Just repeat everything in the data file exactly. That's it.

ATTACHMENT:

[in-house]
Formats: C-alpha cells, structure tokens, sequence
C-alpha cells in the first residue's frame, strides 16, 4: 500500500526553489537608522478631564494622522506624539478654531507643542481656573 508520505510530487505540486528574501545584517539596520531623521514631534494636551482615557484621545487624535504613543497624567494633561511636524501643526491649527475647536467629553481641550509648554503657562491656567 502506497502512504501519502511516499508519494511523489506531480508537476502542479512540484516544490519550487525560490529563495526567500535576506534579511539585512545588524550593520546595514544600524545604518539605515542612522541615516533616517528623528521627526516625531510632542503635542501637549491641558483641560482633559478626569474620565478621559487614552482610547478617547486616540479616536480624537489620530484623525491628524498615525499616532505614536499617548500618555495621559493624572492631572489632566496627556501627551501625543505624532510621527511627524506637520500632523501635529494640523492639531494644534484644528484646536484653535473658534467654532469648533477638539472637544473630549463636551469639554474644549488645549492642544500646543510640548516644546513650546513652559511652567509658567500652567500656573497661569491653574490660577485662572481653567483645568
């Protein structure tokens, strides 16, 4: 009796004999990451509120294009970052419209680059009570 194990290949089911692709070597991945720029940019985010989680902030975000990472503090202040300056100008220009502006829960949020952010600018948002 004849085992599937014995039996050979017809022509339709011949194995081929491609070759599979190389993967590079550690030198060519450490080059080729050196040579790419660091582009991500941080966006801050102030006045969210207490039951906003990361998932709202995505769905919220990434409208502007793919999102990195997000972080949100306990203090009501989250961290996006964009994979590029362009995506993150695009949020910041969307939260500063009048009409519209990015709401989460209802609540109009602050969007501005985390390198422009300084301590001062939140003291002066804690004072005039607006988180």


[in-house]
Formats: C-alpha cells, structure tokens, sequence
C-alpha cells in the first residue's frame, strides 16, 4: 500500500526553489537608522478631564494622522506624539478654531507643542481656573 508520505510530487505540486528574501545584517539596520531623521514631534494636551482615557484621545487624535504613543497624567494633561511636524501643526491649527475647536467629553481641550509648554503657562491656567 502506497502512504501519502511516499508519494511523489506531480508537476502542479512540484516544490519550487525560490529563495526567500535576506534579511539585512545588524550593520546595514544600524545604518539605515542612522541615516533616517528623528521627526516625531510632542503635542501637549491641558483641560482633559478626569474620565478621559487614552482610547478617547486616540479616536480624537489620530484623525491628524498615525499616532505614536499617548500618555495621559493624572492631572489632566496627556501627551501625543505624532510621527511627524506637520500632523501635529494640523492639531494644534484644528484646536484653535473658534467654532469648533477638539472637544473630549463636551469639554474644549488645549492642544500646543510640548516644546513650546513652559511652567509658567500652567500656573497661569491653574490660577485662572481653567483645568
């Protein structure tokens, strides 16, 4: 009796004999990451509120294009970052419209680059009570 194990290949089911692709070597991945720029940019985010989680902030975000990472503090202040300056100008220009502006829960949020952010600018948002 004849085992599937014995039996050979017809022509339709011949194995081929491609070759599979190389993967590079550690030198060519450490080059080729050196040579790419660091582009991500941080966006801050102030006045969210207490039951906003990361998932709202995505769905919220990434409208502007793919999102990195997000972080949100306990203090009501989250961290996006964009994979590029362009995506993150695009949020910041969307939260500063009048009409519209990015709401989460209802609540109009602050969007501005985390390198422009300084301590001062939140003291002066804690004072005039607006988180």